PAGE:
read if you want. I don't care.
August 6th 2017 is a day I will never forget. That was the day I woke up to hear the greatest news I have ever heard.
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On Sunday, I woke up and went over to my parents’ room to tell them good morning. My dad was looking at his phone and my mom had just got off the phone with one of my aunts in Burma. My mom had a huge smile on her face when she saw me. Even without my glasses on, I could tell she had good news for me. And that was when she told me.
“Sam, we were able to feed over 400 children in Burma today.”
At first I was confused. How were we able to feed the children when we’re here in the US? And then I remembered. My mom told me that for our birthday, we would be sending over $500 in donation to the monks in Burma. I couldn’t believe that the $500 we sent would be able to feed over 400 children. I stood there in shook and amazement. My mom told my dad to show me the pictures and there were pictures of the children sitting there at their round tables eating with so much food in front of them. I started crying with joy. Just seeing all the children eat like they’ve never eaten before. It filled my heart with so much joy because normally, the kids would only receive a small bowl of rice (not even full) and whatever curry their family had cooked for the week and that would be all they eat for that day. My mom told me that when the kids finished eating, they would ask for seconds and finish it all because the monks had taught them to finish everything in their bowl because it’s food and it’s a necessity. But since it happened very early in the morning, the kids got tired after eating so when it was time for prayer, they would bow before the monks but they wouldn’t come back up because they fell asleep.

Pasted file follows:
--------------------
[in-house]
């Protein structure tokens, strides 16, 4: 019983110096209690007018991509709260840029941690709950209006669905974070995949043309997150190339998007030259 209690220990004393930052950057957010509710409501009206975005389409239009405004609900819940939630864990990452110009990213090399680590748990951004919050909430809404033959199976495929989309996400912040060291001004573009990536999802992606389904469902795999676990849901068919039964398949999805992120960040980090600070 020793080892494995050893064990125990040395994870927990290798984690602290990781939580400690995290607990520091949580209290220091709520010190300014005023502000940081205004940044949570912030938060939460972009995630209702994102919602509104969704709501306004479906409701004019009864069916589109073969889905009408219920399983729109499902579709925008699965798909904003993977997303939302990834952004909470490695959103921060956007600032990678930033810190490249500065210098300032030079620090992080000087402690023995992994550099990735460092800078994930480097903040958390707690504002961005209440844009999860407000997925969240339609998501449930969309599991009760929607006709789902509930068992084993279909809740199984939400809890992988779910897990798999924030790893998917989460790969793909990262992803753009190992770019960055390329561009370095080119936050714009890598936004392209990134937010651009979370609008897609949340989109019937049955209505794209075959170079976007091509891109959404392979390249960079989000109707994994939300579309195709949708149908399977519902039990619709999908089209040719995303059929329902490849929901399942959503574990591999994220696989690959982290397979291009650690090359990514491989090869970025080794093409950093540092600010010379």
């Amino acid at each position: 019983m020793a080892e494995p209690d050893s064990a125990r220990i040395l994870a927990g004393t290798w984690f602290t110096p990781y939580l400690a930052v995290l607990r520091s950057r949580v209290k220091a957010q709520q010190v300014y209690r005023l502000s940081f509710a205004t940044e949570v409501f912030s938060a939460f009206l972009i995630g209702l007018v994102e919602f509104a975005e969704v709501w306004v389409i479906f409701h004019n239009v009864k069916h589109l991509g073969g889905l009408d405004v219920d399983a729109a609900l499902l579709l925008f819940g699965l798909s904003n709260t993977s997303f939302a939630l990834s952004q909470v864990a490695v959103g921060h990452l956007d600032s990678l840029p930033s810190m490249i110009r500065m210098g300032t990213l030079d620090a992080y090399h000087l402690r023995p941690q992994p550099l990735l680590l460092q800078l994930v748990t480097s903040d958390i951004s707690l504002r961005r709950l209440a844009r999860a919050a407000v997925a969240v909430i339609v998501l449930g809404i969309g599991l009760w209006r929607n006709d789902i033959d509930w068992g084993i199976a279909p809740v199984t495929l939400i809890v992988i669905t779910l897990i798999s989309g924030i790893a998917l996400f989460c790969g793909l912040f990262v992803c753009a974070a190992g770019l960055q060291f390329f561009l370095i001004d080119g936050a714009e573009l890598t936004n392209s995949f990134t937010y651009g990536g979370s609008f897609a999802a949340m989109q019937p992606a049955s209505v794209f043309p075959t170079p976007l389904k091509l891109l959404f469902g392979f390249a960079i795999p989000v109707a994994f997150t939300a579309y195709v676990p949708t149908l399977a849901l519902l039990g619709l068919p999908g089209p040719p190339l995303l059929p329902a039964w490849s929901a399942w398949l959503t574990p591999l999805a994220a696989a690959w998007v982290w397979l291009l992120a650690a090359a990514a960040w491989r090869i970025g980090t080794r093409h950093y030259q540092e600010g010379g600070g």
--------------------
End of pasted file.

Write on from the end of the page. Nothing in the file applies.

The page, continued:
To hear that these kids finished about 30 pounds of fried noodle for breakfast and lunch warms my heart. In the US, with $500, we could only feed three monks and that would be it. But seeing that we could feed hundreds in Burma with the same amount of money just brings me so much happiness. When I started crying from looking at the pictures, my mom told me that when she was talking to my aunt, she found out that there were so many kids at the temple because when kids turn 10, they are forced into the army, and families don’t want that for their children so they are sent to Yangon (or Rangoon) to learn from the monks until they are 20.
Normally I just read stories like this about others who have changed the lives of others. I’m proud to be able to say I’m one of them now too. My mom said next time, we’re going to have them make 50 pounds of noodles so more people in Burma can eat a proper meal.
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